Unblinded by Science

Lewis Black calls from a hotel room in Los Angeles. Taking a short break from his “The Rant is Due: Part Deux” tour, Black is in Hollywood to do some voice work on the new Pixar animated film Inside Out, in which he appropriately voices the charac

click to enlarge Lewis Black
Lewis Black

Lewis Black calls from a hotel room in Los Angeles. Taking a short break from his “The Rant is Due: Part Deux” tour, Black is in Hollywood to do some voice work on the new Pixar animated film Inside Out, in which he appropriately voices the character of Anger. He’s anxious to get back on the road, but he’s not looking forward to the cold weather he’s likely to encounter in some cities on the tour, which stops in Cincinnati at Taft Theatre Thursday.

“We went out at the beginning of year on the new tour and everywhere I go it snows,” he says.

If you listen to the climate skeptics, though, it means there is no global warming. Black laughs at that notion, then sighs.

“You can’t really argue,” he says. “All you have to do is say, ‘96 percent of the world’s climate scientists agree that climate change is happening.’ I don’t know what else to tell people. I don’t want to hear it anymore. I don’t listen to it. We don’t have time to discuss it.”

Even giving the deniers the benefit of the doubt, Black can’t understand why they wouldn’t still want to take action to save the planet.

“If you believe in the Bible,” he says, “God left us a garden and you’re supposed to keep the garden good.”

He recalls something he used to talk about in his act. “They used to have moats around the castle and they drank that water which was also their sewage system,” he says. “It took a scientist employed by the king to say, ‘You’ve got to stop shitting in the moat.’ ”

Black also can’t understand why some people in the 21st century are still not listening to scientists.

“They’re thinking, ‘Intelligence hasn’t worked, let’s try sheer ignorance,’ ” he says. “Whatever you do, don’t vaccinate your children. They almost completely wiped out measles in my lifetime and now it’s back again. We get more information and fewer facts.”

Elaborating on the vaccination issue, he adds, “You’re being bombarded by information. You can go to a website that says vaccinations are bad, and that’s their research. It’s beyond belief.”

No one wants to take away anyone’s freedom of choice, but Black points put that there are logical limits.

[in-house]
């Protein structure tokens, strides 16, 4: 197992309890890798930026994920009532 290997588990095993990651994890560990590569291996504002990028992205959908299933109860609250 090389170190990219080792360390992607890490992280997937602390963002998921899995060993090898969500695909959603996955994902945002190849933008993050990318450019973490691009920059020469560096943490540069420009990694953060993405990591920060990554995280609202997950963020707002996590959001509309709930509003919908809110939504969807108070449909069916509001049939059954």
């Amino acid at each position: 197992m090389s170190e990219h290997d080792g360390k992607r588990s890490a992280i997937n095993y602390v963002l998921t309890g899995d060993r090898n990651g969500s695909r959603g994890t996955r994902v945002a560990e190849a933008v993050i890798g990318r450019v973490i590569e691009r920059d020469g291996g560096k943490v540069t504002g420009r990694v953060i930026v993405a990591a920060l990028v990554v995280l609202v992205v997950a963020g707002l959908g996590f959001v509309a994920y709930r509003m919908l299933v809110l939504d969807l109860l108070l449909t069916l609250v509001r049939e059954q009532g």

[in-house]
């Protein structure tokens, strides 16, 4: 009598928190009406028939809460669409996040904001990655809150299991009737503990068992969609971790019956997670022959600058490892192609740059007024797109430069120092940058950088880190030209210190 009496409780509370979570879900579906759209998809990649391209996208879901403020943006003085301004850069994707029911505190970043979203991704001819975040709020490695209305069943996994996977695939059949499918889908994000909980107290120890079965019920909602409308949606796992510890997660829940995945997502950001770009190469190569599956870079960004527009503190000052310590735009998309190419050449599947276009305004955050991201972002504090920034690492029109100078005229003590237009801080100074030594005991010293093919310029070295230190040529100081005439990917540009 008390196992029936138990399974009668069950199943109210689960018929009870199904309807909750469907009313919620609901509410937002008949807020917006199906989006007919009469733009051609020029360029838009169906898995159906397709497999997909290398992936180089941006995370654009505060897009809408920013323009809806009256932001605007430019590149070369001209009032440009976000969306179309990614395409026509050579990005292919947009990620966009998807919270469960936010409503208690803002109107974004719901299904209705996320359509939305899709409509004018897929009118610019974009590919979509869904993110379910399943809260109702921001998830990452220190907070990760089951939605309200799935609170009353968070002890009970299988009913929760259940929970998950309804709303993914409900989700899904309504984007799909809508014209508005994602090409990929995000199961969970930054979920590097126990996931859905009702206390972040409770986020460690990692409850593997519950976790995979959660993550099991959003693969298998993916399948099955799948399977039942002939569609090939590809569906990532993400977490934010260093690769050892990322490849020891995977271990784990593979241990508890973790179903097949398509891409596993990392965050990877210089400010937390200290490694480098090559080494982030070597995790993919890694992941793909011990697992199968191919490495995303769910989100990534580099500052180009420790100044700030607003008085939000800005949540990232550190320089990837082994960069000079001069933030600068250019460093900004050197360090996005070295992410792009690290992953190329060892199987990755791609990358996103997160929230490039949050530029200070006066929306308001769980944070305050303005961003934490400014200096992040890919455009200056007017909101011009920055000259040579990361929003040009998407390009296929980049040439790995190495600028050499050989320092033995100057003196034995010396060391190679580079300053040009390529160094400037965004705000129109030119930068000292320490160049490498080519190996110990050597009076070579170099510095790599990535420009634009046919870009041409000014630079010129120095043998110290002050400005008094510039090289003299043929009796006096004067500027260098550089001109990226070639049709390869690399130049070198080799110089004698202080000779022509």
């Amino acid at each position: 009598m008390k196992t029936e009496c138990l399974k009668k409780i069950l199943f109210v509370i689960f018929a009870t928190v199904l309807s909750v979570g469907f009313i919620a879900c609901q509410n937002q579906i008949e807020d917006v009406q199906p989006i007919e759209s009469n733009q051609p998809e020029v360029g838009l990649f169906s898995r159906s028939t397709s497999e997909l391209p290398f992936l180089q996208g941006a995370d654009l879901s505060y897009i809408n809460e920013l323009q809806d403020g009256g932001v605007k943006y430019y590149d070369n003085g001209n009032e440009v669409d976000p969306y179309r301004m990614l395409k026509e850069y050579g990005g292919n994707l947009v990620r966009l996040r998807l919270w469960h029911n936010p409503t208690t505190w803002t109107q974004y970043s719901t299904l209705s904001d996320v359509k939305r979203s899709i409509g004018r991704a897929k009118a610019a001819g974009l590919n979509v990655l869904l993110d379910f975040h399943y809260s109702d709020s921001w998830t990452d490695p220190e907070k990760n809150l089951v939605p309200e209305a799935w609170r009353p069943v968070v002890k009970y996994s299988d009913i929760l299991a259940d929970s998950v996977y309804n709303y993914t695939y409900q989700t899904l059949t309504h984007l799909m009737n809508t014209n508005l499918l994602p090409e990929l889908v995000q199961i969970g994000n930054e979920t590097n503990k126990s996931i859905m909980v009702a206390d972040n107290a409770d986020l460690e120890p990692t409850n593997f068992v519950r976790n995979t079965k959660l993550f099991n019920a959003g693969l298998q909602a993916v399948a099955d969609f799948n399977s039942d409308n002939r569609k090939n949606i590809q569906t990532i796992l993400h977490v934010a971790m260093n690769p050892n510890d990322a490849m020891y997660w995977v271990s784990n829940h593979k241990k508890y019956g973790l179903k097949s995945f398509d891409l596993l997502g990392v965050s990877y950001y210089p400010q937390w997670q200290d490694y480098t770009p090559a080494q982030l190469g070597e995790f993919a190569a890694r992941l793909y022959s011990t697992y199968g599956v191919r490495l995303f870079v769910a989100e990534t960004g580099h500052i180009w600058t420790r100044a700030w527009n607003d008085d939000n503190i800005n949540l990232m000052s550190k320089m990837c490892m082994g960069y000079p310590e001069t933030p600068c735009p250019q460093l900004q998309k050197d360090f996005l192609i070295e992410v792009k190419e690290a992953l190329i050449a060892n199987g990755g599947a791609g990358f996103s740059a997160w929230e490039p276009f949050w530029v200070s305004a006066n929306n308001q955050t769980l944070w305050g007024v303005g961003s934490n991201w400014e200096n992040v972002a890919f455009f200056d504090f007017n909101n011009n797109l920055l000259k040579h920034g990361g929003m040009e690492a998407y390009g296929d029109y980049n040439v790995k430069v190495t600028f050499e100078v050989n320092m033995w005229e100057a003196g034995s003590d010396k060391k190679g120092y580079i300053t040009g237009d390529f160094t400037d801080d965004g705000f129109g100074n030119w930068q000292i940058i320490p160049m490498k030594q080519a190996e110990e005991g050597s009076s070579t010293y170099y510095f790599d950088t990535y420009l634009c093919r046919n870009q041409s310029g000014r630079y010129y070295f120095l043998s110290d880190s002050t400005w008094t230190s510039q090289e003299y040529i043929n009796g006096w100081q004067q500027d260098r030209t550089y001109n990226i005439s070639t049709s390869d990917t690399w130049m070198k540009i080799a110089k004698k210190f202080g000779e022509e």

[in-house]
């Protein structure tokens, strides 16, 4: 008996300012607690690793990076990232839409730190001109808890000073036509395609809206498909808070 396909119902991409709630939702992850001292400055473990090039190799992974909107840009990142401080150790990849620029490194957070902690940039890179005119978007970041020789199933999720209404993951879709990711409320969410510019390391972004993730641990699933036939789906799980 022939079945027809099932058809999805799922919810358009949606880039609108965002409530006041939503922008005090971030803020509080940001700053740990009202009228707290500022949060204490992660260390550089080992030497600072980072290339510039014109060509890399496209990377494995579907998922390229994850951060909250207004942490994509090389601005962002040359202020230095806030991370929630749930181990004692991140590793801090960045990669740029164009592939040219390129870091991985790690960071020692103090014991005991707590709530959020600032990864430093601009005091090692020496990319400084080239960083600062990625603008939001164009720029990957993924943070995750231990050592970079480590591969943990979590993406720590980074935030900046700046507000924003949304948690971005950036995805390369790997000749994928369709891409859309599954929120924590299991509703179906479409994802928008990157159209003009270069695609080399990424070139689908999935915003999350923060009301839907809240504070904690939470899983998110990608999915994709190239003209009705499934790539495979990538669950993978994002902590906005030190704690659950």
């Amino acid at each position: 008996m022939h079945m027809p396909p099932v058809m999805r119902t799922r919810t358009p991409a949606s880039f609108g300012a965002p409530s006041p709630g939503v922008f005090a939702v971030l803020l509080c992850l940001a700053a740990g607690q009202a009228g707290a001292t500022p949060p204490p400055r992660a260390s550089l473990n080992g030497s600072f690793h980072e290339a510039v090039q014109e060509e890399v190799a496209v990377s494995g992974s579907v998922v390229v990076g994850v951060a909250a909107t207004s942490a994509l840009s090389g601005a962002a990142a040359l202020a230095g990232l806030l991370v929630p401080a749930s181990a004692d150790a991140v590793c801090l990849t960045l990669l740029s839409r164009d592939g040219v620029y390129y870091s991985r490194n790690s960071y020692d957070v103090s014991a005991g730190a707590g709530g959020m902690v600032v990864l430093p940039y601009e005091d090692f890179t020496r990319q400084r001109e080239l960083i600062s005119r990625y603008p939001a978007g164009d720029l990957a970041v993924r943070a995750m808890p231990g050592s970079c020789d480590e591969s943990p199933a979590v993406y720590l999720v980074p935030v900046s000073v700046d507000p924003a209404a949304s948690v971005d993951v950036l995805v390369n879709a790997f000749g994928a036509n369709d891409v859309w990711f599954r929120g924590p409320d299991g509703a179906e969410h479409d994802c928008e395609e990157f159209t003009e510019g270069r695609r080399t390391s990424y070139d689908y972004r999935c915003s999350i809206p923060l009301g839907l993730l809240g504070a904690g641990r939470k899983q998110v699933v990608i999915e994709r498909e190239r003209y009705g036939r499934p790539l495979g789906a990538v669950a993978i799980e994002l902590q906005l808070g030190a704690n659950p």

“Look, I’m sorry we have to deal with the common good,” he says. “As much as we want to protect everybody’s rights and freedoms, there is a point where you say, ‘I need to come into here, I need to go to the school, I need to know I’m not going to get sick.’ They scream about Ebola, but if there was an Ebola vaccination, they wouldn’t take the shot.”

That brings us to the 2016 election, and the jockeying the Republicans are already doing in search of their party’s nomination. Black has little interest.

“I think we have to stop talking about them because they don’t exist until they really start to run,” he says. “We’re getting nothing done in the present. It doesn’t do any good to talk about the future until we do something in the present where we’re actually active and we can actually get something on paper and done. Like a way to actually fix the highways — how we finance that has got to be done, I don’t care who’s running.”

In other words, he can’t wait for the next batch of candidates, on either side, to get in and hopefully take action.

“We really don’t have time for that. We haven’t had time for that kind of nonsense for 15 years,” he says. “We didn’t have time for it before the Iraq War. There were no major enemies on the outside and they were still fooling around and not getting anything done. Idiots.”

For the new tour, Black is trying something new on stage. It starts in typical Lewis Black fashion.

“I talk about President Obama and John Boehner, Harry Reid, Mitch McConnell, Nancy Pelosi — and you think something is going to get done, but then I go into their personalities and explain why stuff isn’t going to get done,” he says.

That’s followed in the second half of the show by a Q&A session.

“It’s me answering questions and we stream that part out live, so that changes every night,” he says. “Essentially I’m doing two shows.”

Fans unable to attend the performance or those who want to watch a Q&A from another city on the tour can stream that part of the show from therantisdue.com.


LEWIS BLACK performs Thursday at Taft Theatre. More info: tafttheatre.org.


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